One reason that had led the Motor Carrier Board to deny approval in the first instance was its belief that the transfer would come under one of the "General bases for disapproval" stated in the Transfer Rules, namely, that it would "permit the separation of a commodity or commodities from a class of substantially related commodities or from general-commodity authority." § 1132.5(a) (3).[5] Implicit in this was the thought that the secondary driveaway rights which were to be transferred were "appurtenant" to the initial driveaway rights which were to be retained.

Division 3 rejected this view on the basis of a change in industry practice. Relying on affidavits by two transportation experts furnished by the applicants, it concluded:[6]

Today, each type of authority is different, they comprehend a different type of service, and each is granted based on a differing need for service. Under today's regulatory scheme, initial authority is granted to cover the movement of new automobiles, which now move exclusively by truckaway service, or by rail. On the other hand, secondary rights are generally issued to cover used cars. These secondary rights are for the purpose of meeting a demand for a new type of service under automobile secondary driveaway authority. The transportation performed under present-day conditions pursuant to secondary automobile authority is for and on behalf of private owners of automobiles; for banks; for finance companies; for corporations moving their own as well as employees' cars, government vehicles and vehicles owned by service personnel. In view of the fact that the two types of authority comprehend different services performed for different shippers, applicants contend that it is incorrect to say that today a secondary right is appurtenant to its companion initial authority and therefore inseparable.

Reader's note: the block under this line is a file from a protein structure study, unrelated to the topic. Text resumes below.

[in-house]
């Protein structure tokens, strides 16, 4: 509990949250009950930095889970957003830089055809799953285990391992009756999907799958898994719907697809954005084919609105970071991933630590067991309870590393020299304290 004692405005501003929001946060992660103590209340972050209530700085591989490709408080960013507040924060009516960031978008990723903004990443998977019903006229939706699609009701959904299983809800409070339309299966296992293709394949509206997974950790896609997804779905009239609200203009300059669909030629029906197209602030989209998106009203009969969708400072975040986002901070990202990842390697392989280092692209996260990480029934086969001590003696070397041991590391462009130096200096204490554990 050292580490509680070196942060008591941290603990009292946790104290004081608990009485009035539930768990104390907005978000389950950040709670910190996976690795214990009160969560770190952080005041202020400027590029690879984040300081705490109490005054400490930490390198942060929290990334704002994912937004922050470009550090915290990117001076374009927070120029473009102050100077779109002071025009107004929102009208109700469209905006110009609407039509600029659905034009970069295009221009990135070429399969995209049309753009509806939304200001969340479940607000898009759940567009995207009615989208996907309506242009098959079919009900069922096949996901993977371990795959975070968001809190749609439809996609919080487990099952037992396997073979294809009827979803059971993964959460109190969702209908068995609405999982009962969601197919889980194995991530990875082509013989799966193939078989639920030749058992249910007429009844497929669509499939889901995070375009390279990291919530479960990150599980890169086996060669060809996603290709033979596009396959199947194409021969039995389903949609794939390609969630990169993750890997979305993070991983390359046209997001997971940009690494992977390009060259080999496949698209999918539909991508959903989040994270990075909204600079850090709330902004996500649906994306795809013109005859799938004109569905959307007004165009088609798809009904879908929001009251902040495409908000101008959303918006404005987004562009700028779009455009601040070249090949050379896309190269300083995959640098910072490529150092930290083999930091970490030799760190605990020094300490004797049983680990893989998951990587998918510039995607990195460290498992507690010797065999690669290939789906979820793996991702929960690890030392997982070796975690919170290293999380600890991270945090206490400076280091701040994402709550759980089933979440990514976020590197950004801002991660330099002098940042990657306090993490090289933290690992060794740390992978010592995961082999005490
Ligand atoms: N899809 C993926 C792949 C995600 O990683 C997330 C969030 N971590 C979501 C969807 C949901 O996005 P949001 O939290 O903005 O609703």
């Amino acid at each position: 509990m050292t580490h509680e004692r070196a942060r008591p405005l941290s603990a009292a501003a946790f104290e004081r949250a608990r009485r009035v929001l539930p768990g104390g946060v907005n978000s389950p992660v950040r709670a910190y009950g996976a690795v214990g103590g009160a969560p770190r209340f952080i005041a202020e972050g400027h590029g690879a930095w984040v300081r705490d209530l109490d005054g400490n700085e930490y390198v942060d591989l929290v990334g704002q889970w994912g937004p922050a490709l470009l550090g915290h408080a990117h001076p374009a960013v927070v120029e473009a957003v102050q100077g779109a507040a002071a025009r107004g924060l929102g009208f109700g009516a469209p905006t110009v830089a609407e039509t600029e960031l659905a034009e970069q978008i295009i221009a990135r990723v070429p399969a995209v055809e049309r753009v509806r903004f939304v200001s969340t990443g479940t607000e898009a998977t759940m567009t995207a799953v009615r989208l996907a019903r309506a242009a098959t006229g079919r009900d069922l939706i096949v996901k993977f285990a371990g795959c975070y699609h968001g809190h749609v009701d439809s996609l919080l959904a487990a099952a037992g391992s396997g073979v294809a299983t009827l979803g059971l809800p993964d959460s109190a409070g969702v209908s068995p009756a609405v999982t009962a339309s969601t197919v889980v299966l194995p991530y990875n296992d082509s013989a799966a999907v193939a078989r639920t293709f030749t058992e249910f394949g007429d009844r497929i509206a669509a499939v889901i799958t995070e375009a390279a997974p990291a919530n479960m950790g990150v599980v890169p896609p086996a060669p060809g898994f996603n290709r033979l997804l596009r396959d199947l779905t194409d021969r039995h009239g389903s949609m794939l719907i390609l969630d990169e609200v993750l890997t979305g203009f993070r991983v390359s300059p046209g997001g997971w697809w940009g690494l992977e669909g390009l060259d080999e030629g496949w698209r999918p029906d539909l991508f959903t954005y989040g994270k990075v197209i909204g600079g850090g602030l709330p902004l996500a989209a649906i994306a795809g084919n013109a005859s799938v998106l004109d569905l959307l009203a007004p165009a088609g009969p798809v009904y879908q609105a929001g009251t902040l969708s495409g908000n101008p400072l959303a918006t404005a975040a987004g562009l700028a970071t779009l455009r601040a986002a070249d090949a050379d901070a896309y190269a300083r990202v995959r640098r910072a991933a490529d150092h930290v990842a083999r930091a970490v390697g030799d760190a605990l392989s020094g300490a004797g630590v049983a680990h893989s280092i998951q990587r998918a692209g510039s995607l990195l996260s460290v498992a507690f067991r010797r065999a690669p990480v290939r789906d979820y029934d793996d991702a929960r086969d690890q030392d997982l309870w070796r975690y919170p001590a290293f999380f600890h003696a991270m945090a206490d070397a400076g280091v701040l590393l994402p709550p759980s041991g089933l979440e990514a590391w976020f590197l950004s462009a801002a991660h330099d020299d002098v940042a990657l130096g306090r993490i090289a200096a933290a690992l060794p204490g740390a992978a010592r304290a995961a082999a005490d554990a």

On the facts before us we have no ground for quarreling with the Division's conclusion. But, as indicated *106 above, we are somewhat troubled by the manner in which the agency reached what Commission counsel at argument conceded to be an important policy determination. In a well-known passage in the second opinion in SEC v. Chenery Corporation, 332 U.S. 194, 202-203, 67 S. Ct. 1575, 91 L. Ed. 1995 (1947), the Court reminded the agencies that, since they possessed substantive rule-making powers not given to the courts, policy making "should be performed, as much as possible through this quasi-legislative promulgation of rules to be applied in the future." It recognized also that special types of problems might arise which would be best handled by the "case-by-case evolution of statutory standards" and added that "the choice made between proceeding by general rule or individual, ad hoc litigation is one that lies primarily in the informed discretion of the administrative agency."